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ROUGH CUTS | All in the name of development

In our last column we wrote about the apparent “flexibility” of the Davao City Council when it comes to approving development projects initiated by big private businesses. Our item was based on the body’s approval of the application by a leading housing subdivision developer to carve out a huge portion of the iconic Shrine Hills for the putting up of a high-end residential enclave.

In fact from the reaction of the leading environmentalist group Interfacing Development Initiatives (IDIs) and residents of Maa living at the foot of the hills it appears that they knew only of the plan housing subdivision after the developer posted on social media that it has already broke ground for the project.
Simply put the developer has already gotten the approval of the Sanggunian because it could not have done the ground breaking if the imprimatur was not acquired. We assume that there were hearings conducted on the development application despite the fact that we haven’t heard of any.

The environmentalist group in its reaction questioned the SP’s approval of the subdivision development claiming that under the City’s Zoning Ordinance the putting up of subdivisions on the slopes of Shrine Hills is strongly restricted for the simple reason that a Department of Environment and Natural Resources (DENR) study conducted on the soil composition of the hills, showed it is highly susceptible to massive erosion. Therefore interfering with the contour of Shrine Hills would pose a serious threat to the safety of residents in Maa and portions of Matina.

The Sanggunian’s approval of the housing subdivision development in that portion of Shrine Hills reminded us of one laudable action of the City’s previous Sanggunian some years back. And that was the stoppage of the development of a residential subdivision also on the slopes of Shrine Hills done by a property developer firm owned by former Senate President Manny Villar. It was quite a bold move considering that there were already initial road constructions done on the controverted site.

We remember how that particular rejection by the Council of the housing subdivision project was lauded by environment advocates and residents at the foot of the hills directly below the planned development area.

The same IDIS reaction to the high-end housing project that broke ground recently leads us to surface our observation of the various residential subdivision projects now being developed on the slopes of Barangay Magtuod going to New Carmen and New Valencia in the city’s third district.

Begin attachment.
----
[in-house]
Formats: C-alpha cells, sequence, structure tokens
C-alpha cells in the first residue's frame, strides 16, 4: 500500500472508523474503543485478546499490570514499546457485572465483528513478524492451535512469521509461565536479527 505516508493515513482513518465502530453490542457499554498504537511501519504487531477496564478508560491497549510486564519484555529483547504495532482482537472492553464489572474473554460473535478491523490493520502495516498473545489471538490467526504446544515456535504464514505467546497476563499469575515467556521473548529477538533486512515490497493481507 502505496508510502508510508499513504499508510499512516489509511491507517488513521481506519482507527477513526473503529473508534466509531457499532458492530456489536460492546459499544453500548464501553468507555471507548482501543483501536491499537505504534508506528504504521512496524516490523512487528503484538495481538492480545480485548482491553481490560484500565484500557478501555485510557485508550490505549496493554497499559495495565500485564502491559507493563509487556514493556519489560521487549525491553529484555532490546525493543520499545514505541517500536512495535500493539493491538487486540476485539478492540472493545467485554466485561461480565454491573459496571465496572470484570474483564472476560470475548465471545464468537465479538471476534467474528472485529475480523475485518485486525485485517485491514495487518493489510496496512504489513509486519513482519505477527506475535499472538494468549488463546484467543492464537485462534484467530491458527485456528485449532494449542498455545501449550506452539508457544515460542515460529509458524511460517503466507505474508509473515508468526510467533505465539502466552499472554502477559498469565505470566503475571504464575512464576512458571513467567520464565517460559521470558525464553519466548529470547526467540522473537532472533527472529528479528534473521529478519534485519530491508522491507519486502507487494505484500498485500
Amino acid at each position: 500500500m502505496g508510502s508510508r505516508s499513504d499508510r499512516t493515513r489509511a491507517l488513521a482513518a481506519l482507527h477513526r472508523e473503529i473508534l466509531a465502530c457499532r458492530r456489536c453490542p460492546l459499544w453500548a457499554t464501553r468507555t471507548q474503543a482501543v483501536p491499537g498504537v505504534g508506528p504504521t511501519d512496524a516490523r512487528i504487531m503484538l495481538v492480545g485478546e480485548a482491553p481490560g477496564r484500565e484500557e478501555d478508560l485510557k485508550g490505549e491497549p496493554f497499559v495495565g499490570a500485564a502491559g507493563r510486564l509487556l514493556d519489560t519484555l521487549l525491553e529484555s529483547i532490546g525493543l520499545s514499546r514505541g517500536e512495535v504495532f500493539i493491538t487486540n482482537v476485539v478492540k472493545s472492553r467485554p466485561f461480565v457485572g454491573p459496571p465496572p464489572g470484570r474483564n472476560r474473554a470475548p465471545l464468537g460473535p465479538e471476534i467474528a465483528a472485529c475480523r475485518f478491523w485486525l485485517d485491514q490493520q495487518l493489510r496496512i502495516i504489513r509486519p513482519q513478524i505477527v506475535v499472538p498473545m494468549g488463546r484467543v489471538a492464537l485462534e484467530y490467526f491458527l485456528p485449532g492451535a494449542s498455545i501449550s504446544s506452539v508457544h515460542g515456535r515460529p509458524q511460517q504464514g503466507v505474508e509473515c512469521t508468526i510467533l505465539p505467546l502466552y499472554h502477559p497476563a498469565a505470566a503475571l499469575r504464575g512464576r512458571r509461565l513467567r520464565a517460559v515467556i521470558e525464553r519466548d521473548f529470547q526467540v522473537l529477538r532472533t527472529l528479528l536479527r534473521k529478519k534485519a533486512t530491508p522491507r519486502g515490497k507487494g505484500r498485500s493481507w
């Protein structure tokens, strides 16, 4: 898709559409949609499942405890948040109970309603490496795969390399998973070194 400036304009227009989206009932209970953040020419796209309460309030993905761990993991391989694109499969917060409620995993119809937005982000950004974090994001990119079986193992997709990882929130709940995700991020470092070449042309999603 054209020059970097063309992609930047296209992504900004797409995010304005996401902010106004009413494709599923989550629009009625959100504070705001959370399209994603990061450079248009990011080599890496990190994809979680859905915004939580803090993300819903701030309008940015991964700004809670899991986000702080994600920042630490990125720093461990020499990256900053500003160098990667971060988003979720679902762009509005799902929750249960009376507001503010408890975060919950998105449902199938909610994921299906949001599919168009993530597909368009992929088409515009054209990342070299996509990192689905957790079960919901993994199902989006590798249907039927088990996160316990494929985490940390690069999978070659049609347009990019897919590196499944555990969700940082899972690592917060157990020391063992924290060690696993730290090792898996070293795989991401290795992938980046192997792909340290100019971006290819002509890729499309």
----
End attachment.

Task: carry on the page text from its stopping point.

Shortly before and after the Magtuod Barangay Hall the slopes on both sides of the barangay road are cleared of trees and bulldozed to give way to subdivision road construction. One subdivision is overlooking the Tigatto-Buhangfin area, and about half of the city proper. The two land developments on the other side are facing the remaining greens of Barangay Langub Excess water and soil erosion once the development is completed on both sides go directly to Davao River and the creek leading to a small lake fronting the GAP Farm in Maa, with the latter water overflows likely to inundate the CP Garcia Diversion Highway leading to NHA subdivision down further to Maa proper.

And if we are to believe some enterprising dicers and sales agents, a large area in a valley nestled by the hills of Barangays Langub, New Carmen and Biao Matina is now being developed into another privately-owned memorial park or burial ground. In fact some friends have advised us to join their ranks as “early birds” among those who have made reservations for graveyard sites.

That these projects are developments in the city that can bring new money to the treasury is inarguable. And certainly this could be the main motivation of the Davao City Council to approve the application of the developers of such projects.

However, the public should take note that the areas where these developments are introduced are critical to another obsession of the local government. That is, that the city will have the kind of environment and ecology that are ideal to live for the longest time – eternally if possible.

So what then do these projects do with the efforts of the local government of the city to attain its desire to become one among the most livable cities in the country? What is the use of making city residents foot the bills for ecological services as per proposed ordinance by a lady councilor when at the same time the council continues to be ambivalent with its policy like allowing sites critical to environment protection destroyed by the so-called development strides?

Imagine allowing the conversion of large tracts of agricultural land by big-time property developers into residential and/or commercial enclaves so their businesses could further expand! So aggressive are these developers and equally resilient are the members of the City Council to the importuning of the mighty businessmen that they seem oblivious to the negative consequences of their actions.

Now it becomes clear to many why the Council always put provisions on certain ordinances like the Zoning Ordinance or the Comprehensive Land Use policy allowing for amendments to accommodate “favored” applicants for locational clearance. So flexible are some ordinances, specifically those related to real property development that even watershed, top of aquifers, agricultural and forest areas are fair game to land use amendment – all in the name of progress.


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